White matter is found in the deeper tissues of the brain and contains bundles of nerve fibers (axons) that are coated with myelin, a whitish-colored, fatty protein. It plays a role in neuronal connections and signaling in the brain. White matter is responsible for conducting, processing, and sending nerve signals.

Grey matter is a type of brain tissue that’s largely found in the cerebellum, cerebrum, and brain stem. It contains mostly neuronal cell bodies and unmyelinated axons. This brain tissue is responsible for processing information in the brain, receiving information, and regulating outgoing information.

Study Observations: Brain Structure Affected by Steroid Use

The research involved a significant number of  UK Biobank cohorts, amounting to nearly 25,00 patients, recruited between 2006 and 2010. However, only about 800 people actually took steroids, while the rest were non-users. It included persons who used the inhaled form of glucocorticoid, as well as persons who used a systemic glucocorticoid. This type of steroid is taken as an injection or orally.

Also, none of the participants had a background involving hormonal, neurological, or psychiatric problems that are linked to brain damage.

Researchers made several observations:

  • When compared to participants who did not use steroids, both those who were taking systemic steroids or prescription inhaled steroids had diminished white matter in the brain.
  • White matter was reduced more in participants on systemic steroids than inhaled of steroids.
  • Participants using systemic steroids had a bigger caudate nucleus— a part of the brain found in the grey matter that plays a key role critical role in functions such as learning — in comparison to participants who did not use steroids.
  • In participants who took the inhaled type of glucocorticoids, it was observed that the amygdala— a section of the grey matter that plays a critical role in how emotions are processed and regulated —  was smaller in comparison to participants who did not use steroids.

The researchers believe that these findings offer some insight into the link between prescribed steroids and psychiatric-associated issues, like mood disorders and depression. Further research may be needed to validate these findings.

Steroids and Adrenal Insufficiency

An image of a cortisol blood test tubeWhen the adrenal glands fail to produce an adequate level of steroid hormones, primarily cortisol, along with aldosterone and cortisone to a lesser extent, adrenal insufficiency develops. This condition can be assessed with the use of laboratory tests that can document and confirm low cortisol levels in the body.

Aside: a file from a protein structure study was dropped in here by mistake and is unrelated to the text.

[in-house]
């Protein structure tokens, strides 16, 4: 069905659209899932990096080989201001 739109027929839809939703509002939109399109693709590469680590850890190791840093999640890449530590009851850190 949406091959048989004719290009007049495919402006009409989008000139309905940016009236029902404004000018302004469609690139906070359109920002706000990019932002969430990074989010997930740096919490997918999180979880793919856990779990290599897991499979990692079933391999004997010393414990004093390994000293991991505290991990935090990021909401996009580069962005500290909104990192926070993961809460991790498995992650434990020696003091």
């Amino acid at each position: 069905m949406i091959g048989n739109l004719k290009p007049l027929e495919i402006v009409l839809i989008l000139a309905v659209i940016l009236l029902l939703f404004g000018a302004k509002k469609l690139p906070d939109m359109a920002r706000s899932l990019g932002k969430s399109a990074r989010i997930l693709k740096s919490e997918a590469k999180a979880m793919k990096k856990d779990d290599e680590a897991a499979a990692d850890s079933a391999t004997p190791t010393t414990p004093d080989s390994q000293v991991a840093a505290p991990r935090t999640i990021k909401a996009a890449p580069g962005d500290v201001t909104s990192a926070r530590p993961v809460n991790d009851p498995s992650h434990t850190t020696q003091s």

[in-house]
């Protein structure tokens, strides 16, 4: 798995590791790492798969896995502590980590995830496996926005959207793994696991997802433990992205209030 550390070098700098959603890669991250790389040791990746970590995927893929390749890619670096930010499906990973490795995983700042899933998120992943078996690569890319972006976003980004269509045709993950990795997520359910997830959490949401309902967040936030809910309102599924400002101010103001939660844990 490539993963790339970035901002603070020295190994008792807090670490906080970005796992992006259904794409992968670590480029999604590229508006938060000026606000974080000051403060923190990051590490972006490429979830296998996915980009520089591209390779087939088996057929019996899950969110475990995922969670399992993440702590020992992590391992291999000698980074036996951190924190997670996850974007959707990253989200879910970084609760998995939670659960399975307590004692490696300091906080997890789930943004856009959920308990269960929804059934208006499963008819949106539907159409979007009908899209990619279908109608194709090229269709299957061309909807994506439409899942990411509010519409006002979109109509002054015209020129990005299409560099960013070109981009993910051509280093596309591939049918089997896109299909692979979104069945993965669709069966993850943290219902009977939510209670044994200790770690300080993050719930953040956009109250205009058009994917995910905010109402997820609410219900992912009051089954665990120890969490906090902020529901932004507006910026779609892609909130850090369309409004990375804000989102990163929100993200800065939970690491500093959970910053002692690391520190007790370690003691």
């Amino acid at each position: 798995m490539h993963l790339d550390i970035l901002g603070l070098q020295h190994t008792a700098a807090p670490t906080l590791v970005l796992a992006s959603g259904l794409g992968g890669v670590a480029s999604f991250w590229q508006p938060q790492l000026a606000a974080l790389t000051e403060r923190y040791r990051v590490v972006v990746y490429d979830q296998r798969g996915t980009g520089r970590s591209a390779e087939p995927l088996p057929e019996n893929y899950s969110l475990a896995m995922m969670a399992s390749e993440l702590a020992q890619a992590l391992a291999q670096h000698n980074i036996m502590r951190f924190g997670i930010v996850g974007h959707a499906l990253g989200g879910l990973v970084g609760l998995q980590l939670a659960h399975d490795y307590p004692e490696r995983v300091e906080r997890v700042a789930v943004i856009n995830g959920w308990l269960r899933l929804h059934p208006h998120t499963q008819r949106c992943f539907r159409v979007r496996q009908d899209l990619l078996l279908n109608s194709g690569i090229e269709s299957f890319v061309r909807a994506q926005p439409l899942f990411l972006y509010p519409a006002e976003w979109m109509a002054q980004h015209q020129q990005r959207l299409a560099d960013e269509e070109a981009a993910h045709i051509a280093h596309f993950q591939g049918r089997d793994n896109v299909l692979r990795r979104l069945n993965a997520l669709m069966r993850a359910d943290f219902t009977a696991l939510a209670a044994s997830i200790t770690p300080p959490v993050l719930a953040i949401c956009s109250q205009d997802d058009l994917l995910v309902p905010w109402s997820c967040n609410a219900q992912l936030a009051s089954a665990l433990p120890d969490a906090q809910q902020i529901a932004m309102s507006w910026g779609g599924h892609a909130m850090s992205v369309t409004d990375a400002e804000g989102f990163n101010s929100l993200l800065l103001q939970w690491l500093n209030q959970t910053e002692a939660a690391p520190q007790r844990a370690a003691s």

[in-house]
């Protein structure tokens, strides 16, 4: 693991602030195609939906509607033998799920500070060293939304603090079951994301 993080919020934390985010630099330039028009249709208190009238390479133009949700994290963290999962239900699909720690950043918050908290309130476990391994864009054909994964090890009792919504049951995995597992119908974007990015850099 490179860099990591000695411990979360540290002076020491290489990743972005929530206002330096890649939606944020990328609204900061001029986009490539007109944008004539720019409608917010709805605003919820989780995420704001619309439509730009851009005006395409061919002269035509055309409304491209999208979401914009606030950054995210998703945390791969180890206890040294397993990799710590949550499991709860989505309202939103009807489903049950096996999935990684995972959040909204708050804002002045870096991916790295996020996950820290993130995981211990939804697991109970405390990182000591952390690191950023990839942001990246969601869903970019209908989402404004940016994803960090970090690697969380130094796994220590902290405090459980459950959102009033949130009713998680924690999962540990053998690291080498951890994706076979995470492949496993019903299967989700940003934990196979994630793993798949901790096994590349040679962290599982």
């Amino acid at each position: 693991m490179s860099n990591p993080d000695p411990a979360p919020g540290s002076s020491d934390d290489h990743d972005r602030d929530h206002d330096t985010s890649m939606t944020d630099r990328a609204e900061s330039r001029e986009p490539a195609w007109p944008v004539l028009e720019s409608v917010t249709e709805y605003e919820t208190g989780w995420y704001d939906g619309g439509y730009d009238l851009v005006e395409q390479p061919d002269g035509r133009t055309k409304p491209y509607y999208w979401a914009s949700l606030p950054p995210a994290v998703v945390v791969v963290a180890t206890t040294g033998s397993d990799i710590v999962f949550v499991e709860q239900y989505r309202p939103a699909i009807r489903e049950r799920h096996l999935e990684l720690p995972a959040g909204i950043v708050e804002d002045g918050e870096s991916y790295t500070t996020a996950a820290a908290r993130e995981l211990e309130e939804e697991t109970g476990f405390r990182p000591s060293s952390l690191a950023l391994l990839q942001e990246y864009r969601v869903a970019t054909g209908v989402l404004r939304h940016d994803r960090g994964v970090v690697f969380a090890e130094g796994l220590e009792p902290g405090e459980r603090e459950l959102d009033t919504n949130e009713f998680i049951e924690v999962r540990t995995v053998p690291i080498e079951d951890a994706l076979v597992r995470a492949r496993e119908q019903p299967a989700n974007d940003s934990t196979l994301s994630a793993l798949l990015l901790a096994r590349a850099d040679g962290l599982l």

The adrenal glands, which are located above a kidney, are the hub for producing crucial anti-stress hormones. The adrenal cortex secretes steroid hormones, sometimes referred to as corticosteroid hormones.

Types of Adrenal Insufficiency

Adrenal insufficiency can be placed in two categories: primary adrenal insufficiency and secondary adrenal insufficiency.

  • Primary adrenal insufficiency is sometimes called Addison’s disease. This rare condition occurs when the adrenal glands fail to secrete sufficient stress hormones.
  • Secondary adrenal insufficiency occurs when the pituitary glands fail to communicate to the adrenal glands to secrete cortisol.

Adrenal insufficiency can impact children, adults, and seniors alike. Also, different conditions can lead to varying levels of severity of adrenal insufficiency, and individuals can be impacted differently. As such, the most effective remedies may also be different from one person to the next.

A doctor may prescribe synthetic corticosteroids to mimic similar effects exerted by the natural corticosteroids secreted by the adrenal cortex. However, you may want to discuss with your doctor the research on brain structure affected by steroid use before beginning any new medication.

Steroids and Adrenal Fatigue

There are instances when steroids are recommended to help with the symptoms of Adrenal Fatigue Syndrome (AFS), like chronic tiredness, frequent allergies, irritable bowel syndrome, and skin conditions. Steroids are known to be effective at suppressing these symptoms, and in the process, they may provide temporary relief. However, long-term use of steroids can lead to a weakened or even catabolic state, when the breakdown of organs and proteins in the body occurs.

It may be tempting to take more steroids in order to get symptom relief in this state. However, symptoms are likely to return if the root causes of the condition are not addressed. This could lead to excessive or long-term steroid use.

What Can Happen: Steroids and AFS